The DataMapper Pattern is a well documented and defined pattern for abstracting away an object’s storage from its in-memory representation. For the most part the pattern explicitly defines the domain of the pattern to be relational databases and object’s that map to there schema, however the pattern is adaptable to non-relational data-stores as well. In fact to applicable to any situation where the need to map records (related data units) to in memory objects; regardless of structure or underlying store.
Imagine, for instance, a service that is a façade for a complex matrix of unstructured key value pairs and a protocol for clients to query the service for tuples. For example:
For the make ‘honda’, give me all ‘years’
For the article ‘2311’, give me ‘title’, ‘description’, ‘author’, ‘publication_date’
This is not too much different from any relational database model, with the exception that there is no direct joining occurring to return back columns that occur in different tables and relate them to the input set. It’s basically just a giant hash-map of name/values pairs with an undefined structure…i.e. there is no way to directly map it to a domain model; what you supply as inputs, defines the structure of your output.
That’s where the DataMapper Pattern comes into play. According to Fowler, the DataMapper is a “a layer of Mappers that move data between object and a database while keeping them independent of each other and mapper itself”. The core motivation behind the pattern is separation of concerns; an abstraction between the data, the store, and entity objects themselves. By using a DataMapper we can associate the name/value pair scenario described above with our domain objects, providing structure to our model. This is important because we go from an untyped hash-map model to tangible objects (POCO) that are typed, thus allowing us the benefits of developer friendly features of our IDE, such as ‘intellisense’ and compile time type safety.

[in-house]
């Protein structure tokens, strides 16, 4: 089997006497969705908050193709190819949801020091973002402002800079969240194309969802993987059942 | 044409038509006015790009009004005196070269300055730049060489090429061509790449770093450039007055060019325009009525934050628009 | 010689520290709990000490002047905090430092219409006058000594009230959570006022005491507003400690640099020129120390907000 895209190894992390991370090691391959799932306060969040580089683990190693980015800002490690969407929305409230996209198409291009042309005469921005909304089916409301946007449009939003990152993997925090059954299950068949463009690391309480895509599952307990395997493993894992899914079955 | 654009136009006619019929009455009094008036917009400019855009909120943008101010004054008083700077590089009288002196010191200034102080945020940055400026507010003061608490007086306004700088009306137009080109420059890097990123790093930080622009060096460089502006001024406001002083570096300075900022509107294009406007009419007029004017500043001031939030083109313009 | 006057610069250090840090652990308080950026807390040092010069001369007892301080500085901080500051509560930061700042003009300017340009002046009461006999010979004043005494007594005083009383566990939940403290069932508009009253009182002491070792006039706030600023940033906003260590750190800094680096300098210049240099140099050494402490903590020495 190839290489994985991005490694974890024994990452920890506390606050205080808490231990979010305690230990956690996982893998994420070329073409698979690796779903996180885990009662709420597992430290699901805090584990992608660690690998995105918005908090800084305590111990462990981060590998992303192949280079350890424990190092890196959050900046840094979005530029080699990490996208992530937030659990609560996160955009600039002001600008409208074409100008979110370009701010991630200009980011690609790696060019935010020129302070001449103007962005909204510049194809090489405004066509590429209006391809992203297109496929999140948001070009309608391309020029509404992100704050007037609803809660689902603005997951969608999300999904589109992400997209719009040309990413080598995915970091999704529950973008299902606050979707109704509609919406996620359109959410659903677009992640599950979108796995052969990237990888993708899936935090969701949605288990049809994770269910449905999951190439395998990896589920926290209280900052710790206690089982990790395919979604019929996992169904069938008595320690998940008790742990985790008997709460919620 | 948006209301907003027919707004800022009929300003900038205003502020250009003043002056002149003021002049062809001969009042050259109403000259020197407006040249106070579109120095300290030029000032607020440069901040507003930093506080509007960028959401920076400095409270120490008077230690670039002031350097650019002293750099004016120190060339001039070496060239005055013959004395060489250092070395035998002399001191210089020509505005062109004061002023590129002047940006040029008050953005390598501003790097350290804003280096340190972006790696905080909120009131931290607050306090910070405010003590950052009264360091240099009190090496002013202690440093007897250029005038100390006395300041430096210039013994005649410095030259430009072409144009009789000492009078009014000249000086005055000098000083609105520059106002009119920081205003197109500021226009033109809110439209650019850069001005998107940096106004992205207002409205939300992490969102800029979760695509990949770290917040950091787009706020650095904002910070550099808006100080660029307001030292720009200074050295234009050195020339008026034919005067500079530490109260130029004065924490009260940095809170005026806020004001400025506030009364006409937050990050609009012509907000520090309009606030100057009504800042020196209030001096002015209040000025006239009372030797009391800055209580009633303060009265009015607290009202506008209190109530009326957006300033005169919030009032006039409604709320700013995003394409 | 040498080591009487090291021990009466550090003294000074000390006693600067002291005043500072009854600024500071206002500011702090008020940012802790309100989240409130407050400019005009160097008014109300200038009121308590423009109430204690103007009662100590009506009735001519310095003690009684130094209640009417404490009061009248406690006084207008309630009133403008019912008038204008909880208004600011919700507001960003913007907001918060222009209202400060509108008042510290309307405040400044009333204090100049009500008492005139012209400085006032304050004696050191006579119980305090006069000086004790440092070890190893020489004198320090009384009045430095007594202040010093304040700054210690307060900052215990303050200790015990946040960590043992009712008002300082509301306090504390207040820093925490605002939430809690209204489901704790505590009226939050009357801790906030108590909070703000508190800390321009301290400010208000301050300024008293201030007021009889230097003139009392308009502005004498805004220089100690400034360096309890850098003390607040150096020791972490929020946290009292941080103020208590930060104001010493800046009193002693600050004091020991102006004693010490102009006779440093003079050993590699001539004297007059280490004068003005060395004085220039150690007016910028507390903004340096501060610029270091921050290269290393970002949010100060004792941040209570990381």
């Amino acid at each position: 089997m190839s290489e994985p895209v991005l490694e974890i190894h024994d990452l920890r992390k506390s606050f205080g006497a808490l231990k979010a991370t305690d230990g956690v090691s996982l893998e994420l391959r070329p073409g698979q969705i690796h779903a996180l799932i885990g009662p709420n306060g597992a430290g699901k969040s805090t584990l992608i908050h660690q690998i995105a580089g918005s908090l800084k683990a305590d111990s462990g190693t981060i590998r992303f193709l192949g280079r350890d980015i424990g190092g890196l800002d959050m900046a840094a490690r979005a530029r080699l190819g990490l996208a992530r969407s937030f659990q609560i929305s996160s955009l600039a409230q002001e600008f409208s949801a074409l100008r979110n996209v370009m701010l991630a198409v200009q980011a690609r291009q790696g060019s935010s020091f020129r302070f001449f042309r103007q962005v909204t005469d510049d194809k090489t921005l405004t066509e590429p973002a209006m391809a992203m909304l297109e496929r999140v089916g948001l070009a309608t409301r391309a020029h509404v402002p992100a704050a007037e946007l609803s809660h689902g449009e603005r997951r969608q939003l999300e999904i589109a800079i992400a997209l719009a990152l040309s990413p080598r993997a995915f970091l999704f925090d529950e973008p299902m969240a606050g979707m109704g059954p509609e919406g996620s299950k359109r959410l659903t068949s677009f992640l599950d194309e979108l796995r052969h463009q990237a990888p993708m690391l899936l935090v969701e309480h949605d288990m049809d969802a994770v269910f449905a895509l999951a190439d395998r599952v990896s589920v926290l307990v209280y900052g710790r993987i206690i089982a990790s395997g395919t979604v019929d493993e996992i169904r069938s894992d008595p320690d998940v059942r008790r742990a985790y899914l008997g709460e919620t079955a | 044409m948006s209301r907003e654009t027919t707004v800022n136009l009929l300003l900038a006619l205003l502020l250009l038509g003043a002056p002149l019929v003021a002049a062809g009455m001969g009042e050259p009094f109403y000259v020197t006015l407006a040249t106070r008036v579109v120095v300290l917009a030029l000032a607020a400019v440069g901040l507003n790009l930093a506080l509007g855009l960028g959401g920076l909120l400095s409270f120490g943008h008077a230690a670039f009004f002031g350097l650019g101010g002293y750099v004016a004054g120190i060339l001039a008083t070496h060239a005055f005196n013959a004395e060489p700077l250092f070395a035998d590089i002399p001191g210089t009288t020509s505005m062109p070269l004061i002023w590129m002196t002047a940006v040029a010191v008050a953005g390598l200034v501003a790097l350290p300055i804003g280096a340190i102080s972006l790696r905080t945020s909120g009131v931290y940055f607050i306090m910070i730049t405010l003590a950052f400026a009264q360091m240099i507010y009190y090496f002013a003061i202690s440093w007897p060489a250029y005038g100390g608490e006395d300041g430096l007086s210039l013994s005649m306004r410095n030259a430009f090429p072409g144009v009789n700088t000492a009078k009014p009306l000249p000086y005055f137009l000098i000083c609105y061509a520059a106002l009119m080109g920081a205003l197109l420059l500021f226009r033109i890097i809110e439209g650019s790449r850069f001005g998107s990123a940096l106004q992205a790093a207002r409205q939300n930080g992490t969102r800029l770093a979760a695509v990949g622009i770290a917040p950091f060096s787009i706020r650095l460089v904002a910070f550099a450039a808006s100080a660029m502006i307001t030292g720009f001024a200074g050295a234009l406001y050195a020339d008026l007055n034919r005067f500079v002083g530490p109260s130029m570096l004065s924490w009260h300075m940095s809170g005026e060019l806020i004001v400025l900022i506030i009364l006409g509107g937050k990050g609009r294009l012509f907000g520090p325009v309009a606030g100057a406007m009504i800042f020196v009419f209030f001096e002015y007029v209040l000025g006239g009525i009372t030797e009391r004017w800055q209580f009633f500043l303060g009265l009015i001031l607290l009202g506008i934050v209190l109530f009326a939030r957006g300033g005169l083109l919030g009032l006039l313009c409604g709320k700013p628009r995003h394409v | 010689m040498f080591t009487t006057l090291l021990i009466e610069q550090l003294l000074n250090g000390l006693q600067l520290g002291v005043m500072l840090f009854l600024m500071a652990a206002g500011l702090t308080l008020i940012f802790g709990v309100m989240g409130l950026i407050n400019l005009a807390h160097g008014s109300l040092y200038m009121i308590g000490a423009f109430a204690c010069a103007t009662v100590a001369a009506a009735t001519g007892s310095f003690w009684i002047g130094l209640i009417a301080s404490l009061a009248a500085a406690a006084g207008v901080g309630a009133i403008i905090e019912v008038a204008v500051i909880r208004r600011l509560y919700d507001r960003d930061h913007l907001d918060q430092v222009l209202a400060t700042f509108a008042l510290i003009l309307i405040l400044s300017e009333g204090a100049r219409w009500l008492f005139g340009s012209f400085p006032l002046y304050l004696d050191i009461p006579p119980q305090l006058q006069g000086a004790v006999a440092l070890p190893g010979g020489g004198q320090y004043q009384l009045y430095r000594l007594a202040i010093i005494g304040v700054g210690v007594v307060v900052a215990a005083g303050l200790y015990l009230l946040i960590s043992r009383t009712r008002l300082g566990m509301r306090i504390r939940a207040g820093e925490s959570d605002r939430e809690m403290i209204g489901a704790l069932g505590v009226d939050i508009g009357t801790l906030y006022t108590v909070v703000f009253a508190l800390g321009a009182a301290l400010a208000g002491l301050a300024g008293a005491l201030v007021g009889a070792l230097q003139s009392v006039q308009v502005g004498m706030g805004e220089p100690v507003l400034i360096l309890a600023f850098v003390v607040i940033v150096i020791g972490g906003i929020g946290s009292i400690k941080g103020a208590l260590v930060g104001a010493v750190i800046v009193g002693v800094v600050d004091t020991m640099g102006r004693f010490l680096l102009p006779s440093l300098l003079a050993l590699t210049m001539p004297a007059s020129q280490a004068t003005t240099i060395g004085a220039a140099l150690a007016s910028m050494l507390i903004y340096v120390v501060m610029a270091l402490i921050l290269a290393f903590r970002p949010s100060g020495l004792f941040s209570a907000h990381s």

Implemented within an API, you get something that looks like the following:
Think of it as a minimalistic ORM. In this case such concerns as caching and transactions are the responsibility of the underlying data-store service. As a consumer we are only concerned with making a request for data, getting a result set, and mapping it to an entity or domain object. In the diagram above, there are actually three different patterns working to create the whole: the command pattern, the repository pattern, and the data mapper pattern. All three comprise the entire API.
A Simple DataMapper Implementation:
This implementation of a DataMapper really does just three things: a) it reads through an XML stream, b) it maps to the values of specific XML attributes to an associated property, and c) packages the results into either a collection or a single object of the Type provided defined in the generic argument:
Map maps a single result to a single object. MapAll maps multiple results to a list of objects, and Read is a private method that extracts all key value pairs (XML attributes and there associative values) to a dictionary.
All Read does is extract out the XML attribute names and there associative data and store them in a dictionary. The dictionary is then used by the Map and MapAll methods along with a System.Attribute class to map the values directly to the correct properties:
In the code snippet above, after the Read method has extracted the data for mapping we loop over each of the objects properties looking for a FieldMappingAttribute on each of the properties we have flagged for mapping. If a match is found the relevant data is mapped directly to the object’s property and then the object is returned.
MapAll does essentially the same as Map, but assumes that the stream contains more than one object definition and then returns the resulting collection.
A couple of things to note here, the code a) needs a little refactoring to improve performance and extensibility, b) we are assuming a relatively flat xml file streamed here, no nesting of elements for example and c) we are only supporting properties of the Type System.String . The simplicity is purposeful…when I need it I’ll add it.
One last thing to discuss is implementation of FieldMappingAttribute and its usage. FieldMappingAttribute is a simple class deriving from System.Attribute that allows us to decorate properties on our entity classes with attributes that define our mapping schema:
The usage is pretty simple and should be familiar to most .NET developers: